Water Management

The effects of climate change on water will present some of the greatest challenges the world will face. This will be in the form of increased activity at the extremes, including droughts and extreme rain events that cause floods. It will also be characterized by greater variability, meaning more unpredictable rainfall patterns. Therefore, sustainably managing water resources will be of critical importance to ensure people across the world have access to water for their daily needs. Adaptation in this sector can take shape at a variety of levels, from households employing techniques to harvest rainwater, all the way to entire watersheds, where ecosystem based adaptation can improve the ability of natural systems to function effectively, thus securing water resources on a regional scale.

Strengthening Local Communities’ Adaptive Capacity and Resilience to Climate Change through Sustainable Groundwater Utilisation in Zimbabwe

Zimbabwe - Africa

Erratic rainfall and poor water management practices have a direct negative impact on the water availability in the rural communities of Binga and Buhera districts, located in the Lower Gwayi and Upper Save catchments of Zimbabwe. As a result, water sources often dry up during the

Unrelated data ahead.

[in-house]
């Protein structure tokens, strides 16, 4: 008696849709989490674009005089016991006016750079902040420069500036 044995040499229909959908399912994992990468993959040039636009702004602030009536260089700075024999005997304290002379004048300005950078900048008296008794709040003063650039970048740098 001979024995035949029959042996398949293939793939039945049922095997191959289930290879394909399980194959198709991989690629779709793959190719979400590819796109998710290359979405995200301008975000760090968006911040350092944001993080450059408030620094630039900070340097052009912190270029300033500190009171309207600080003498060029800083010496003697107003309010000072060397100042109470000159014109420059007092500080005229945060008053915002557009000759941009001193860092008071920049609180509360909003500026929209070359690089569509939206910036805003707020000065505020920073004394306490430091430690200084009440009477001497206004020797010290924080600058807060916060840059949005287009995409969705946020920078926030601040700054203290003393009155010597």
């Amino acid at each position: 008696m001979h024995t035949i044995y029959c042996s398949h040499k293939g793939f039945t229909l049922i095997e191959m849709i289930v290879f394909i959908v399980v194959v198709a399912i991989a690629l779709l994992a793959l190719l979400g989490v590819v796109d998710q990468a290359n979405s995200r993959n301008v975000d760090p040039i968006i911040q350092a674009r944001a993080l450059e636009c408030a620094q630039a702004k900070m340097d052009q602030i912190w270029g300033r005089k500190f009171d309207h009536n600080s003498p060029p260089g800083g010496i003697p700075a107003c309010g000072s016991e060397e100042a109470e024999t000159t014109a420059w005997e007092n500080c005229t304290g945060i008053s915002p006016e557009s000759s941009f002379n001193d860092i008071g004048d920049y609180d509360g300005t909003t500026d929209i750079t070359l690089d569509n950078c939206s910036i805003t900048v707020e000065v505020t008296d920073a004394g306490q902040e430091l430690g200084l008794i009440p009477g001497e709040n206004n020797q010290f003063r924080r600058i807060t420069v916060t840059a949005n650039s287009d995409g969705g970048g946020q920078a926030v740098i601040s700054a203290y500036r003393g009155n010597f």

Mekong EbA South: Enhancing Climate Resilience in the Greater Mekong Sub-region through Ecosystem-based Adaptation in the Context of South-South Cooperation (Thailand, Viet Nam)

Regional - Other

  Water shortages is one of the impacts that climate change has had on the Greater Mekong Subregion (GMS). These shortages are related to droughts, which result in decreased agricultural yields, threatening food security through the sub-region. Furthermore, the income-generating capacity of water-dependent livelihood activities including freshwater

Increasing the climate change resilience of communities in Eastern Ghouta in Rural Damascus to water scarcity challenges through integrated natural resource management and immediate adaptation interventions

Syrian Arab Republic - Asia-Pacific

The Syrian Arab Republic is highly vulnerable to the effects of global warming and climate change in its various dimensions. This is manifested in various climatic phenomena, but alarming are the increasing temperatures and droughts, already in the short term, and projected reduction of precipitation, mainly in